Data transfer to third countries? Immediate action urgently advised

Stefan Hessel

In recent months, there have been isolated investigations by the data protection authorities concerning implementation of the "Schrems II" decision with regard to transfers to third countries, particularly the US. But it is now becoming clear that European data protection authorities will be launching a massive campaign to investigate third-country transfers in the coming weeks, using questionnaires, possibly resulting in numerous prohibition orders and other penalties. This article provides an overview as to the background and recent developments, as well as providing tips on how to deal with the expected questionnaires. 

What prompted this campaign by the authorities?

Almost one year has passed since the ECJ's far-reaching "Schrems II" decision striking down the US Privacy Shield, which set rules for data transfers between the EU and the US. Since then, many companies have had to revise their former practices with regard to data transfers to third countries in order to ensure that their practices conform to the GDPR. Based on the number of questions we have received from companies, it is clear that there is still considerable need for clarification, and that more information is required from the data protection authorities. The precise status of data transfers to the US is still uncertain: the Commission has yet to issue a clear adequacy decision (Article 45 of the GDPR). As a result, companies will have to act on their own.

What recent developments have there been?

In early May, the Portuguese data protection authority issued an order prohibiting data transfers by a US company in connection with IT security services.

Hamburg's data protection authority publicly decried "deficient enforcement" with regard to third-country transfers and announced that spot checks will be conducted in the near future across multiple Federal States.

The Bavarian Data Protection Authority (DPA) recently found that a Munich company could not use the e-mail provider Mailchimp because it had failed to conduct an assessment with regard to data transfers to the US.

Austria's data protection authority should make a decision shortly on a complaint lodged by privacy advocate Max Schrems with regard to third-country transfers by Google. Comparable complaints have been lodged by Max Schrems in Germany as well.

Rhineland-Palatinate's data protection authority has launched an informational campaign about data transfers to third countries, calling upon companies to take immediate action. The authority has also announced that it will be conducting spot checks and went on to state as follows:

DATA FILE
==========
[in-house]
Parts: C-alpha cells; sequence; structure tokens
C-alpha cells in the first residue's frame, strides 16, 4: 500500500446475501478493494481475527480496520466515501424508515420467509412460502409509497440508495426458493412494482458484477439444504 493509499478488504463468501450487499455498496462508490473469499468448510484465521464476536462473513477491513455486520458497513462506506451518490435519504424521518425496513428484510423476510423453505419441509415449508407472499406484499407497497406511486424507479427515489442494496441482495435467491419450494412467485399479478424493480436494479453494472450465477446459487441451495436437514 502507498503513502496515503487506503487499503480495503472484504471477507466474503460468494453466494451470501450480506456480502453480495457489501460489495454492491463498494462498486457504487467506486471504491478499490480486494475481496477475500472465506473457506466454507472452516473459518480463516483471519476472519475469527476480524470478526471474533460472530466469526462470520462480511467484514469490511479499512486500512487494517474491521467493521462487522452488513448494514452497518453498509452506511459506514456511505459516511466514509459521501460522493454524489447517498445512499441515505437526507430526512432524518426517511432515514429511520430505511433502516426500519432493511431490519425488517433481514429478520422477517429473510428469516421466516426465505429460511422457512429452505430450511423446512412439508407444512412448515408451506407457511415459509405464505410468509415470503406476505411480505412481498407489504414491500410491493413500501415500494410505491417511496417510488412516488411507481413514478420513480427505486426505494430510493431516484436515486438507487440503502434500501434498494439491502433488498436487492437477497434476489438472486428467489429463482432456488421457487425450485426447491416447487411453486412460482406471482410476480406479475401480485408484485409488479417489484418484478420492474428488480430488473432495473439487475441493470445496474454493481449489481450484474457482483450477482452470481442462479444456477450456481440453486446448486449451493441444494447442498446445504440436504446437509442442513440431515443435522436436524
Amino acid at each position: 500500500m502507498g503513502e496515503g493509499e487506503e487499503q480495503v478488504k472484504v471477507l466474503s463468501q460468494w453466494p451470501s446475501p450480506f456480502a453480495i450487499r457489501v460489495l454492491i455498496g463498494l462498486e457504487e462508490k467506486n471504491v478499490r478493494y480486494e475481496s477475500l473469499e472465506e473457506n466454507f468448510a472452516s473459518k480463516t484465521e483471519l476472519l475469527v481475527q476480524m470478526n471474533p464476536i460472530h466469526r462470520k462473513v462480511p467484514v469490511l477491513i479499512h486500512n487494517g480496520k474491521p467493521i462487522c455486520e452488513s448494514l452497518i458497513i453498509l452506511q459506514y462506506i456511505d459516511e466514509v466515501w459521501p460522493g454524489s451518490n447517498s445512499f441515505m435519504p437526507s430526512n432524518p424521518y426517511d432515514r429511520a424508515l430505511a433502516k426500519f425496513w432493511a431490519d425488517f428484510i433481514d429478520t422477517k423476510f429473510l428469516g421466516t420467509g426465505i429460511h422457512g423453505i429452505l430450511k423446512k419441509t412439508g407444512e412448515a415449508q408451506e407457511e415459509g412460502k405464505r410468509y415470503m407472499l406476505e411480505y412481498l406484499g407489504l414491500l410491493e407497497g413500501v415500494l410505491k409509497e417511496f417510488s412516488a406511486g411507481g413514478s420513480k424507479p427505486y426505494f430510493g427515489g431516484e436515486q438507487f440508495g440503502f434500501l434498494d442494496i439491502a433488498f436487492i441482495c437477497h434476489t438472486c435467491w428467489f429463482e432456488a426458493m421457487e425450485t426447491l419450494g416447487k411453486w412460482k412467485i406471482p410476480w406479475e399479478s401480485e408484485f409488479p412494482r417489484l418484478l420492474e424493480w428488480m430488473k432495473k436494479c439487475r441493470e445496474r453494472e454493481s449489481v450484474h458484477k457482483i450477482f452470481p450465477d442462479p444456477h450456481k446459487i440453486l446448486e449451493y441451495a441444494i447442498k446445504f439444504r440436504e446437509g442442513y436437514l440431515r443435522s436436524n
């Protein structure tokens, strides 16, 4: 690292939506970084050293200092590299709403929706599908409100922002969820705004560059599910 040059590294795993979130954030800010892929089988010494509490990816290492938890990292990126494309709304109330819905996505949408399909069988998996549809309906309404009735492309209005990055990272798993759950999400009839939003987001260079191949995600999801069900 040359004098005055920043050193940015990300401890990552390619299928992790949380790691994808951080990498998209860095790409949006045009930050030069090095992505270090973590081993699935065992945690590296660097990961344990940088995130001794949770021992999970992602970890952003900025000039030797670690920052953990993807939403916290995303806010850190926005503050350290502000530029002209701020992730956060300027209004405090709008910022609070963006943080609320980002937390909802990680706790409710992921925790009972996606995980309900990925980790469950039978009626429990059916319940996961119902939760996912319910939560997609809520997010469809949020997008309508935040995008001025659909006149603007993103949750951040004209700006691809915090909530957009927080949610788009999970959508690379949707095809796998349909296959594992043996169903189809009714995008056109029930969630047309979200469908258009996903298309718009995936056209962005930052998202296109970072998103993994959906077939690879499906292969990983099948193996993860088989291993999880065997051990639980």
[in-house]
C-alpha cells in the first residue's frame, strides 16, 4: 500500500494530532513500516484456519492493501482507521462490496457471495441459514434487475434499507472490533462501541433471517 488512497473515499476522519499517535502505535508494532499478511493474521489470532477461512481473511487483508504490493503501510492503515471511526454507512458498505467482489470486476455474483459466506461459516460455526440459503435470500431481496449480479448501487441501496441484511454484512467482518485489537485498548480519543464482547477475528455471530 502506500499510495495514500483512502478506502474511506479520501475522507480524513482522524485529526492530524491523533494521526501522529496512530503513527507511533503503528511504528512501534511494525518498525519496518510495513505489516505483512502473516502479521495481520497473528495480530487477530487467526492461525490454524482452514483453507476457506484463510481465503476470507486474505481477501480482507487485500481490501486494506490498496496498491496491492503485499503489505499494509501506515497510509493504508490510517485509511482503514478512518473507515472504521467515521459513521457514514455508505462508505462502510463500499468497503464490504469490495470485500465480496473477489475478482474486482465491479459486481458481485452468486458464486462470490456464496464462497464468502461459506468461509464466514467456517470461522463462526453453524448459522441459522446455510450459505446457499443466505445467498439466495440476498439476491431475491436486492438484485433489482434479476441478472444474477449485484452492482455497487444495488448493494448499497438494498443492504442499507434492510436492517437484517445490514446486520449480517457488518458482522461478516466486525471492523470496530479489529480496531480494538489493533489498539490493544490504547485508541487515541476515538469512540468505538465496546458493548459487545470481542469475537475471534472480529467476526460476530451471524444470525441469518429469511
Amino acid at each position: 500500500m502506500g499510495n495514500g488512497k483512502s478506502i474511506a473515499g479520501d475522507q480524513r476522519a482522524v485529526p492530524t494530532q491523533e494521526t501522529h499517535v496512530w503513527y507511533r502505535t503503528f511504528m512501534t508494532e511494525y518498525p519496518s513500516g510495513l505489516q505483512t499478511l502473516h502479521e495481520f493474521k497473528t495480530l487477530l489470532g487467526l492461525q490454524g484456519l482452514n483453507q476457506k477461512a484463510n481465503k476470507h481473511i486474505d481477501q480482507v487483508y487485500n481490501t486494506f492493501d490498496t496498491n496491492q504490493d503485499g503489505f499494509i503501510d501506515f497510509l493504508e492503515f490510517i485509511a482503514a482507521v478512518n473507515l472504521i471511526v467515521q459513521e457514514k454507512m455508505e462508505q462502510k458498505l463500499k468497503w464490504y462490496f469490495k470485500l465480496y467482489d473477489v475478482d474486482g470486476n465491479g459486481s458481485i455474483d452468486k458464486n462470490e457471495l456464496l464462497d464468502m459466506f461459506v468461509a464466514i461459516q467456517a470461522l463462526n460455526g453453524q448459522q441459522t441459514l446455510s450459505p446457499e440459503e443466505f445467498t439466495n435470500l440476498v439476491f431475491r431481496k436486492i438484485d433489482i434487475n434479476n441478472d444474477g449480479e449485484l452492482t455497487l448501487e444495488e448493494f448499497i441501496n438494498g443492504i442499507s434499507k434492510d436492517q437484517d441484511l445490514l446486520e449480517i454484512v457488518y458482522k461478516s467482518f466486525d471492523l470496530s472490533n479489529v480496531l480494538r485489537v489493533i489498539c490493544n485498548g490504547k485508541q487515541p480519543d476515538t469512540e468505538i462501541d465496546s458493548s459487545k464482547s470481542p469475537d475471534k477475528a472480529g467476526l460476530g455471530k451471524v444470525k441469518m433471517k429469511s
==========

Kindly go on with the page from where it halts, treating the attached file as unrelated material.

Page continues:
"The landmark ruling from the European Court of Justice known as the "Schrems II" judgment affects nearly every company and every public authority, municipality, school, organization and medical practice. All of them engage in automated processing of personal data and the transfer of this data, often unknowingly, to countries outside of the European Union and/or the European Economic Area. As a result, they are on thin ice as far as data protection law is concerned. In the course of this year, it will be our task to investigate whether violations of data protection law are taking place and whether penalties will have to be imposed."

What can we expect now?

By sending out the questionnaires, as expected, the authorities will be intensifying their investigations while at the same time placing themselves in a position to issue prohibition orders and impose additional penalties. If you receive such a questionnaire, we would therefore advise you as follows:

  1. If the letter does not contain instructions as to legal remedies (which is very likely), it is merely a request for information. In this case, the questionnaire is not an administrative act by the authorities and recipients are not required to respond under threat of penalties from the authorities.
  2. The questionnaires are intended as a preliminary measure in order to provide the authorities with an initial overview to facilitate future investigations. However, it is highly likely that the questionnaires will be followed by additional measures, particularly prohibition orders in case of supposedly unlawful third-country transfers. Accordingly, companies should take care at all times in responding to the questionnaires.
  3. Get help from an attorney if you have had little or no contact in the past with the competent authority or if you feel unsure about how to deal with the authority. We have extensive experience dealing with German and European supervisory authorities and are eager to provide any assistance you may need.
  4. The extent to which we can expect prohibition orders and additional penalties such as fines is still unclear. But in order to prevent negative consequences, controllers should immediately examine their third-country transfers, if they have not already done so, as well as documenting these examinations. If the authorities nevertheless find in the end that a violation has taken place, this documented examination may have the effect of mitigating the penalty, as the authorities have expressly stated.

What happens now?

Unfortunately, we will have to wait and see how intensive the investigations will be and how the authorities will proceed based on the results of these investigations. Policymakers are not currently expected to adopt regulations which would provide greater clarity as to the legal situation anytime soon. Therefore, companies will have to think about restructuring their processes. In light of the uncertainty concerning data transfers between the US and the EU, Microsoft recently promised that, in the future, data from the EU will be processed only on servers in the EU.

[May 2021]